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Brotox...Botox For Men? Don't Bet Your Clinic On It.

Brotox Botox for MenYet more stories about men getting Botox... now it's "Brotox", but don't bet your medical spa on your male clientele.

Plumbers and wall street bankers alike are increasingly turning to Botox to turn back the years? There's more on what's touted as a growing population of men that are turning to cosmetic medicine, Botox in particular.

It Britain, they call it the “Simon Cowell” effect. What do Simon Cowell, Gordon Ramsay and David Hasselhoff have in common? They’ve all confessed to having Botox. Turn out, men care about their appearance just as much as women do, they just haven’t wanted to talk about it.

Once relegated to the female population, Botox has gained popularity among men today – particularly those with what are considered “stressful” careers. Dermatologist Dendy Engleman said that Wall Street men are “the fastest growing segment of my patient population,” because they’re looking to smooth out the stress lines caused by the European crisis abroad and weak economy at home. 

Men feel pressured to maintain a more youthful and attractive appearance to compete in the job market. There’s also less of a stigma now for men to turn to cosmetic procedures. Think of it as a continuation of the metrosexual movement. Guys taking charge of their appearance, and owning it.

And it’s not just Botox. Injectable dermal fillers have now become the second most popular nonsurgical treatment for men. Evidently 29% of men get manicures, 24% have facials, and 13% get eyebrow waxing appointments.

Tom Ford and Marc Jacobs have both launched men’s cosmetic lines. With guyliner and murses out there, it’s no real surprise this is a growing trend. 

Most of the above is complete bullshit. 29% of men get manicures? Bullshit. 13% have eybrow waxing? Bullshit.

Don't listen to what you hear in the press about stuff like this. It's written by a twenty something who's just rewriting a press release that's designed to get attention.

My opinion is that the number of males who look at some form of cosmetic medicine is going to vary somewhere around 5-5% of your clinic, a little more in some areas but that's pretty much it. It's generally a waste of time to try to cater to men in the same way that you cater to your female patients unless you're just doing it for some sort of marketing. There may be some growth, but that just represents the growth of the market in general, and since males make up such a small percentage, it's not hard to see those numbers as skewed. Don't take the bait.

And while we're at it, let's take a moment to share a story about my brother-in-law. Last week he had a business meeting out of town. He packed his bags, han an uneventful flight, checked into his hotel and slept well. In the morning, while dressing for his meeting, he realized that the black pants he had packed to wear with his black suit jacket were actually, his wife's skinny black pants. Ever the problem solver, he decided to give them a quick try on anyway. Surprisingly, they fit... poorly, but still. He even claims they perfectly matched his suit jacket. So, the point I make, perhaps I'm wrong.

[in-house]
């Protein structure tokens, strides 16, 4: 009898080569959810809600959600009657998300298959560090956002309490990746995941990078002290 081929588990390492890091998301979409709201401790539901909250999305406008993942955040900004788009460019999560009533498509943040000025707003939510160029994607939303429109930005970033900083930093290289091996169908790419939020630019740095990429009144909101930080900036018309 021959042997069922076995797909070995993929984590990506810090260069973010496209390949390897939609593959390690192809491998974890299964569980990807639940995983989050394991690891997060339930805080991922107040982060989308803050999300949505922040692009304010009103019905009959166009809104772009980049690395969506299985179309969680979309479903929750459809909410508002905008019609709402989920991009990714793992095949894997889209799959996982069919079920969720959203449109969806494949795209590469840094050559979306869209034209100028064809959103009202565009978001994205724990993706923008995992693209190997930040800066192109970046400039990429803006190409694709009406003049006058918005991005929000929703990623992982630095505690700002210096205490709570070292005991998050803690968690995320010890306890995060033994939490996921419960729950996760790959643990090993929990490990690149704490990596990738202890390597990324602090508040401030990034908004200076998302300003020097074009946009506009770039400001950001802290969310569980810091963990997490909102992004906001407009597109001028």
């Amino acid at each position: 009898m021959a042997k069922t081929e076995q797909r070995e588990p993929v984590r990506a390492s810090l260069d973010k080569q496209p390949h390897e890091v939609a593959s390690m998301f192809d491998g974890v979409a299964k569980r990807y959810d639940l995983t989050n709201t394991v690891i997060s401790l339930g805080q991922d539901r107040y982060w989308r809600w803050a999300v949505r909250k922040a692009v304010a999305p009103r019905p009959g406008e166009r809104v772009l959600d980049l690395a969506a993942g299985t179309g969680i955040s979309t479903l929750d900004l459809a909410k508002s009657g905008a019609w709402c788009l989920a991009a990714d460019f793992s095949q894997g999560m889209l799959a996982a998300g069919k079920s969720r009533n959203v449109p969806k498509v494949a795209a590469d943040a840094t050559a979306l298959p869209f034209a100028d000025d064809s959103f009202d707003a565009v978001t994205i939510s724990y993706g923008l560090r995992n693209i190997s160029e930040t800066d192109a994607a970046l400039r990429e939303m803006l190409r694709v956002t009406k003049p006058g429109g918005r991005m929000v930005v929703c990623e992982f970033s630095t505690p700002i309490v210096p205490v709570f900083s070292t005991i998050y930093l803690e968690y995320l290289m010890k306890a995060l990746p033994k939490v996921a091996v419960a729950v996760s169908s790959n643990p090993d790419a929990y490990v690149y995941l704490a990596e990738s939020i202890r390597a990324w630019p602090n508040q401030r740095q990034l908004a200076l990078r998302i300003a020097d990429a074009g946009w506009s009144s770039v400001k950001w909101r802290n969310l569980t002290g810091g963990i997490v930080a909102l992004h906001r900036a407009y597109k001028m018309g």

Reader Comments (2)

Yes I have heard about this elusive male cosmetic patient for years now yet he never really materializes.
I believed that as a male injector in a medical office that is not spa like ( no real frills like waterfalls candles soothing music etc ) that men would feel comfortable in this setting, I even had male only evenings on Tuesdays.
THe demand simply isn't there, I have several men who make Botox and filler appointments on a schedule but for the most part the men get dragged into the office by their wife and really are not into it. In fact may state they like their lines.

I have a close friend who is a retired plastic surgeon who now produces cosmetics and he dropped the mens line due to lack of real sales.

10.18 | Unregistered Commentergm

LOL at this awesome post. Thanks for writing!
I have a cosmetic clinic in inner city Sydney which specialises in btx, dermal fillers and laser. I reviewed my patients a decade ago in my first few years of business and found that 15% of my patient group were male.
Recently, and a decade after that first review, I reviewed my patient numbers again and found the same percentage of males, ie 15%.
I have read all of these press releases for years, too, and I found it interesting also, that although I started with a larger percentage of males than the average clinic, there was no increase in proportion of males compared to females over a decade in my clinic.
We also did a questionaire at the time of the second review, and among many other questions, asked patients "are you gay / straight /other? Interestingly the results were that exactly half of the responders in my male patient group identified as gay and half identified as straight.

10.20 | Registered CommenterDr Naomi

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